Hale: How is Rebecca charged, Mr. Nurse?
Francis, with a mocking, half-hearted laugh: For murder, she’s charged! Mockingly quoting the warrant: “For marvelous and supernatural murder of Goody Putnam’s babies.”

The accusations of witchcraft spread throughout Salem and affect even highly regarded people like Rebecca Nurse. The claim against her is based on one person’s unsubstantiated accusation. This situation symbolizes the Red Scare, a time period in U.S. history during which the fear of the spread of communism caused the House Un-American Activities Committee and Senator Joseph R. McCarthy to implicate many innocent people. The charge against Rebecca Nurse references the way Senator McCarthy accused some people of being communists without having any substantial proof.

Parris: This is a clear attack upon the court!
Hale, to Parris, trying to contain himself: Is every defense an attack upon the court? Can no one—?
Parris: All innocent and Christian people are happy for the courts in Salem! These people are gloomy for it.

Here, Parris reacts to others disagreeing with his desire to question the ninety-one townspeople who signed a testament in defense of the good characters of Rebecca Nurse, Elizabeth Proctor, and Martha Corey—three women accused of witchcraft. Parris’s insistence that such a testament and his inability to question the signers are an attack upon the court symbolizes the way people were pressured to testify in front of the House Un-American Activities Committee during the Red Scare. Parris’s enraged reaction also symbolizes the way Senator McCarthy viewed any resistance to his zealous desire to root out communists as un-American.

Giles: He’ll lay in jail if I give his name!
Hawthorne: This is contempt of the court, Mr. Danforth!
Danforth, to avoid that: You will surely tell us the name.
Giles: I will not give you no name. I mentioned my wife’s name once and I’ll burn in hell long enough for that. I stand mute.

Here, Giles Corey is being pressured by the court to provide the names of others in Salem who have practiced witchcraft, but he refuses to do so. Giles already regrets mentioning that his wife, Martha Corey, read books, a statement that led to her imprisonment because it was assumed she was reading books about witchcraft and spells. The accusation against and imprisonment of Martha Corey symbolize the flimsy evidence brought against Americans by Senator McCarthy and the House Un-American Activities Committee (HUAC). Danforth’s insistence that Giles Corey name other witches represents the way HUAC pressured suspects to provide the names of other communists.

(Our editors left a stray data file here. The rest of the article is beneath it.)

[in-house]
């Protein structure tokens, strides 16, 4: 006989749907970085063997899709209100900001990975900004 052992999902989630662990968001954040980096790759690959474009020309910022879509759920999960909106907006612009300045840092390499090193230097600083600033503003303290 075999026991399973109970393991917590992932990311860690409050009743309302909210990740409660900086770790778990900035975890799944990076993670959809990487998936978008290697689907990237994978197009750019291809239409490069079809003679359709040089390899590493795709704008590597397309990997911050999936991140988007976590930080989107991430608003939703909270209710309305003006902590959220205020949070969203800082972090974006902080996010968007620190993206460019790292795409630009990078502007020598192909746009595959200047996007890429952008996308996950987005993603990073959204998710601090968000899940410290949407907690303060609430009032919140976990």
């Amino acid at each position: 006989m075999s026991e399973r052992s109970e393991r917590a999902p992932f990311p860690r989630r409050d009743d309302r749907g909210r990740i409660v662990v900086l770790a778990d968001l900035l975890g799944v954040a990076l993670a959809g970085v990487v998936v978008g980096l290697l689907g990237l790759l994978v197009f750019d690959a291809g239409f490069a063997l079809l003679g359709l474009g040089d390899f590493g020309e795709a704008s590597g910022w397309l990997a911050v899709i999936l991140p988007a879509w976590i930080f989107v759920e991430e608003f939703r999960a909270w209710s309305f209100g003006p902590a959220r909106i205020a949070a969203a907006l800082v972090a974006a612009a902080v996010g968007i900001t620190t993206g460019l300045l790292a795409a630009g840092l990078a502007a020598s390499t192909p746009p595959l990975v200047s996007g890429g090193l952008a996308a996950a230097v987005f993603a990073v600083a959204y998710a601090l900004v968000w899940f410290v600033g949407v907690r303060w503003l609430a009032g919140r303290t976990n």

Danforth, angered now: Reproach me not with the fear in the country; there is fear in the country because there is a moving plot to topple Christ in the country!
Hale: But it does not follow that everyone accused is part of it.
Danforth: No uncorrupted man may fear this court, Mr. Hale! None! To Giles: You are under arrest in contempt of this court.

Reverend Hale has just explained to Deputy Governor Danforth that the residents of Salem have come to fear the court because of the many innocent people who have been imprisoned and killed as a result of being accused of witchcraft. Danforth insists that no innocent person need fear the court, a statement readers and Hale know to be false based on the fact that Giles Corey was arrested simply for refusing to give names. This situation symbolizes the way Americans feared the House Un-American Activities Committee that got people like Arthur Miller blacklisted from Hollywood when he refused to testify in front of the HUAC. Danforth’s concern that there was a “plot to topple Christ in the country” echoes Senator McCarthy’s paranoia that communists had infiltrated the U.S. government and would try to topple democracy.

Proctor: You will not use me! I am no Sarah Good or Tituba, I am John Proctor! You will not use me! It is no part of salvation that you should use me!
Danforth: I do not wish to—
Proctor: I have three children—how may I teach them to walk like men in the world, and I sold my friends?

Here, John Proctor refuses to name other people in Salem who are witches in order to save himself from hanging. He references others like Sarah Good and Tituba who have named names in order to save their lives. This symbolizes the way that Senator McCarthy put pressure on people to save themselves by naming others who might be communists. Some people who were called before the House Un-American Activities Committee did this, while others, like Arthur Miller, refused to testify or name names. These people were blacklisted, which meant their reputations and careers were ruined during this time period.